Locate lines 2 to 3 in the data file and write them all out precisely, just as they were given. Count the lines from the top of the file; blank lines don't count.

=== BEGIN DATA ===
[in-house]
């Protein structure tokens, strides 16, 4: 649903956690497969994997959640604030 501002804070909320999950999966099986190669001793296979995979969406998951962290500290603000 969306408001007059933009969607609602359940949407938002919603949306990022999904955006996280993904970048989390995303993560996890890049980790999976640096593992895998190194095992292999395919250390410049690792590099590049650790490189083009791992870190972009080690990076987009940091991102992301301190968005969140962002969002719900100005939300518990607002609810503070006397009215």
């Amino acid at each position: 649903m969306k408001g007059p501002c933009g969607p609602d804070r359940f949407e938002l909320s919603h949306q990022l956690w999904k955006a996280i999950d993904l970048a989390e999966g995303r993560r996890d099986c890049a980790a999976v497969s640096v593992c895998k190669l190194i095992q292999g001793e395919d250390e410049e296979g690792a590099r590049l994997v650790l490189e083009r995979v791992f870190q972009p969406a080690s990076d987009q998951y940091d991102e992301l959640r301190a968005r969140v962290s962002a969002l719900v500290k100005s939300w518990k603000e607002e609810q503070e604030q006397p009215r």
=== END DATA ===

């Protein structure tokens, strides 16, 4: 649903956690497969994997959640604030 501002804070909320999950999966099986190669001793296979995979969406998951962290500290603000 969306408001007059933009969607609602359940949407938002919603949306990022999904955006996280993904970048989390995303993560996890890049980790999976640096593992895998190194095992292999395919250390410049690792590099590049650790490189083009791992870190972009080690990076987009940091991102992301301190968005969140962002969002719900100005939300518990607002609810503070006397009215």
């Amino acid at each position: 649903m969306k408001g007059p501002c933009g969607p609602d804070r359940f949407e938002l909320s919603h949306q990022l956690w999904k955006a996280i999950d993904l970048a989390e999966g995303r993560r996890d099986c890049a980790a999976v497969s640096v593992c895998k190669l190194i095992q292999g001793e395919d250390e410049e296979g690792a590099r590049l994997v650790l490189e083009r995979v791992f870190q972009p969406a080690s990076d987009q998951y940091d991102e992301l959640r301190a968005r969140v962290s962002a969002l719900v500290k100005s939300w518990k603000e607002e609810q503070e604030q006397p009215r």